Also, I applaud you for your "Moment with Bill"....you hit it out of the park my friend!

Although, I have pretty much lived my life the last few years with that philosophy, we all still need to be reminded of it.....Live life to its fullest....love as much as possible....and to make life enjoyable.

Excellent, I have left this hub ..... humble.

Thanks for doing what you do!


Bill Holland (author) from Olympia, WA on June 01, 2012:

Michele, the early 70's were not a happy time either...thanks for pointing that out. It took this country a long time to recover from that ten-fifteen year period in history. Thank you for your comment.

Michele Travis from U.S.A. Ohio on June 01, 2012:

I was born in 1964, so I don't remember the '60s but I do remember the '70s. When our troops to Vietnam,and when they came home, they were treated horribly. That is something terrible. This hub, is very good. Thank you for sharing it.

Bill Holland (author) from Olympia, WA on June 01, 2012:

Suhail, you are most kind! Thank you very much and I'm glad you enjoyed it.

Bill Holland (author) from Olympia, WA on June 01, 2012:

Spy, I need to remember that the years have marched on and the number of people who know about these events is diminishing. Thank you my YOUNG friend for visiting.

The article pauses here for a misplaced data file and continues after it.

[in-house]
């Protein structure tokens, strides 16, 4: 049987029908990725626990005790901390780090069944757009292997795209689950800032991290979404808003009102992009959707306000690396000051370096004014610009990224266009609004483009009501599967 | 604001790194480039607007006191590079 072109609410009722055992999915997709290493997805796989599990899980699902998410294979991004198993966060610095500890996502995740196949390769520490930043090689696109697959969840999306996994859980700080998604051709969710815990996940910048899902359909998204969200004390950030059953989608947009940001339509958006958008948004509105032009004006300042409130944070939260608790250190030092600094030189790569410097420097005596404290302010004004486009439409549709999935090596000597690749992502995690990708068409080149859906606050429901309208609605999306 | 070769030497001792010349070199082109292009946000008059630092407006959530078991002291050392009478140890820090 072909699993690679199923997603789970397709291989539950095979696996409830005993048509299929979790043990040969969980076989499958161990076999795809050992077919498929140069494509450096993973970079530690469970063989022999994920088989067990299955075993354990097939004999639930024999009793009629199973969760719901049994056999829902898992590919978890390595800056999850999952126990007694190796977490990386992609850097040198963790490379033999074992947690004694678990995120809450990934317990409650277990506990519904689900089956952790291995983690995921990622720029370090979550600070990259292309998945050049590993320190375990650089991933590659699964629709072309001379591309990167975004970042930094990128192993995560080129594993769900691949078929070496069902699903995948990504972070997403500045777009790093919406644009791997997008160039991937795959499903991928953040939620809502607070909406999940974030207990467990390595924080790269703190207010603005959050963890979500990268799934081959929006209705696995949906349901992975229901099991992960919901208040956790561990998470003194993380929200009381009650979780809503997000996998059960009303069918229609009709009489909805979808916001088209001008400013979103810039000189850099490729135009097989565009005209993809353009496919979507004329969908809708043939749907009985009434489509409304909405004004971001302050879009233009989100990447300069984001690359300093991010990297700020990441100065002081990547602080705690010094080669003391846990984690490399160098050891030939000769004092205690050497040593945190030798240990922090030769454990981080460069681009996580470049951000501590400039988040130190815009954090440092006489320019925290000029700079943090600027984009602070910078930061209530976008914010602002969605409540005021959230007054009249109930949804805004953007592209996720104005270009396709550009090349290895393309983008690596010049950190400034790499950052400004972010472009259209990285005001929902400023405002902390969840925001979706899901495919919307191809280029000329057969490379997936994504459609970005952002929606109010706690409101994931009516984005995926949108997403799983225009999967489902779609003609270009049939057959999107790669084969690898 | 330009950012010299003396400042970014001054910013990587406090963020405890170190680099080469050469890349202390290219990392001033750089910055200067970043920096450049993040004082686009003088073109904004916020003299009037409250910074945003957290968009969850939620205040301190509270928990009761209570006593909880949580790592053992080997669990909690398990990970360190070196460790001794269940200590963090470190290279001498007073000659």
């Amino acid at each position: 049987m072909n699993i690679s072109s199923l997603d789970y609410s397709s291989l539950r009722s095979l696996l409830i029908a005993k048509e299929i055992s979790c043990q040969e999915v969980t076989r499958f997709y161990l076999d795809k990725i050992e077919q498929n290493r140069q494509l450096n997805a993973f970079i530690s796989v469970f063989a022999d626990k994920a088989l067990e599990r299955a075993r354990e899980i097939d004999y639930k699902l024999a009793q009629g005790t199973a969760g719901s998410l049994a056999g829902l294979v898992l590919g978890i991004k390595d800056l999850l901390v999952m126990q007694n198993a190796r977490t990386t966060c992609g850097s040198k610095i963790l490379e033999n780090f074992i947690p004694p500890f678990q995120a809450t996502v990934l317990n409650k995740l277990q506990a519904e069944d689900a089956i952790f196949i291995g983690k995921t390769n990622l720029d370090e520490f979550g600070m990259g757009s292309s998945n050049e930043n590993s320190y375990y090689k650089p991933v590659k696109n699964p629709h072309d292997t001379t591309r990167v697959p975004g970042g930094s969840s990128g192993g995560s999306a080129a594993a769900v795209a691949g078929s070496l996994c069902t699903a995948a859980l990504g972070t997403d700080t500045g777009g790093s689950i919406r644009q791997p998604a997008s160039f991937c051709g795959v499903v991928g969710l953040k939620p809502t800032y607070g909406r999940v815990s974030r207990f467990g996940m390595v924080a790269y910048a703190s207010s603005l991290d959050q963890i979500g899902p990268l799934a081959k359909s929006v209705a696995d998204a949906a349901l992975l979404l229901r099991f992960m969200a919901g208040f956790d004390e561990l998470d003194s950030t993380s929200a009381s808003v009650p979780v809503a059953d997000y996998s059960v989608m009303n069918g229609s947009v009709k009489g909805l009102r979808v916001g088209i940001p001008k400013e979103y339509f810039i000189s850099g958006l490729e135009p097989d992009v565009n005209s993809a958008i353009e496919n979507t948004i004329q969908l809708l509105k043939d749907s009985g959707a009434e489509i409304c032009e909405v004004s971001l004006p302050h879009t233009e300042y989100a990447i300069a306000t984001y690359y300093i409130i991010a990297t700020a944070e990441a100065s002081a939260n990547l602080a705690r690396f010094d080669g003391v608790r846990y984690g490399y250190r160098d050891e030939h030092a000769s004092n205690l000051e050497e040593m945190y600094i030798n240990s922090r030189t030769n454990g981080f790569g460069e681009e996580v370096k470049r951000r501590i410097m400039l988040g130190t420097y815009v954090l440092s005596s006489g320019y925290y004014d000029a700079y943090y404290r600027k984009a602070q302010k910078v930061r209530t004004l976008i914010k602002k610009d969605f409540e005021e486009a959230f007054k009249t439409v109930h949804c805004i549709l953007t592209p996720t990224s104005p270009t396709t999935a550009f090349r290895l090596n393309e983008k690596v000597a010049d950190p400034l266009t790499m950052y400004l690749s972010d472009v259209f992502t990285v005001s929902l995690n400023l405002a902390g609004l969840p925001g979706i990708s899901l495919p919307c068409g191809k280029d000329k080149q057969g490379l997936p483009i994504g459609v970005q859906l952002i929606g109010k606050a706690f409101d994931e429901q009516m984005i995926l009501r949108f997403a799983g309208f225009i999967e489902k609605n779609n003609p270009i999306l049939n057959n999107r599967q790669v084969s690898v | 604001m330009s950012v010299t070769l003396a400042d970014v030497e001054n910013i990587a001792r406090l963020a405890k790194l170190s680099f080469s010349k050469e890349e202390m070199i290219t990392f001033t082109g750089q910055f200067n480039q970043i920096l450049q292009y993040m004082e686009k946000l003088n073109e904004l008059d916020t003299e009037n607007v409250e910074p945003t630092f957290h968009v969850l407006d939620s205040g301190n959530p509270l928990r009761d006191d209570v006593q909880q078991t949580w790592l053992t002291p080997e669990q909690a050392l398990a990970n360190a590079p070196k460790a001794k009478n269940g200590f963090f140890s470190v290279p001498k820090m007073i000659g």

Suhail Zubaid aka Clark Kent from Mississauga, ON on June 01, 2012:

I am sure most of the readers know about these tragic events, it is narrating those from your personal side that made a big difference to me. It is informative, as well as a touching piece of writing.

Voted up!

Life Under Construction from Neverland on June 01, 2012:

Thanks too sir. never knew these tragic events that happened years ago..my mother was born in the sixties too :)

Bill Holland (author) from Olympia, WA on June 01, 2012:

Mark, it is good to hear from you. I hope your life is progressing and you are headed for a solution. Thank you my friend; I always appreciate your comments.

Curiad on June 01, 2012:

This is a stark look at the inhumanity of man. It is well written and unfortunately, a part of our history. Well done sharing this Bill.

Bill Holland (author) from Olympia, WA on June 01, 2012:

Spy, you are first this morning. Thank you so much for stopping by; your following means a great deal to me.

Bill Holland (author) from Olympia, WA on June 01, 2012:

LOL....yes, Lord, you beat Tammy! It was actually hard to whittle the list down to ten events; it seemed there was an overload of tragedy that decade. Thank you as always for stopping by.

Joseph De Cross from New York on June 01, 2012:

Great summary Billy. As you stated, some tragic events were left out. Still wondering 'who' killed Marilyn Monroe on August 5, 1962. History is there to be read and learn from, but weems that we will never learn. Thanks for taking us back in memory lane....Ops! Did I beat Tammy?


Life Under Construction from Neverland on June 01, 2012:

Oh, Thank you for sharing these sir. voted up and all.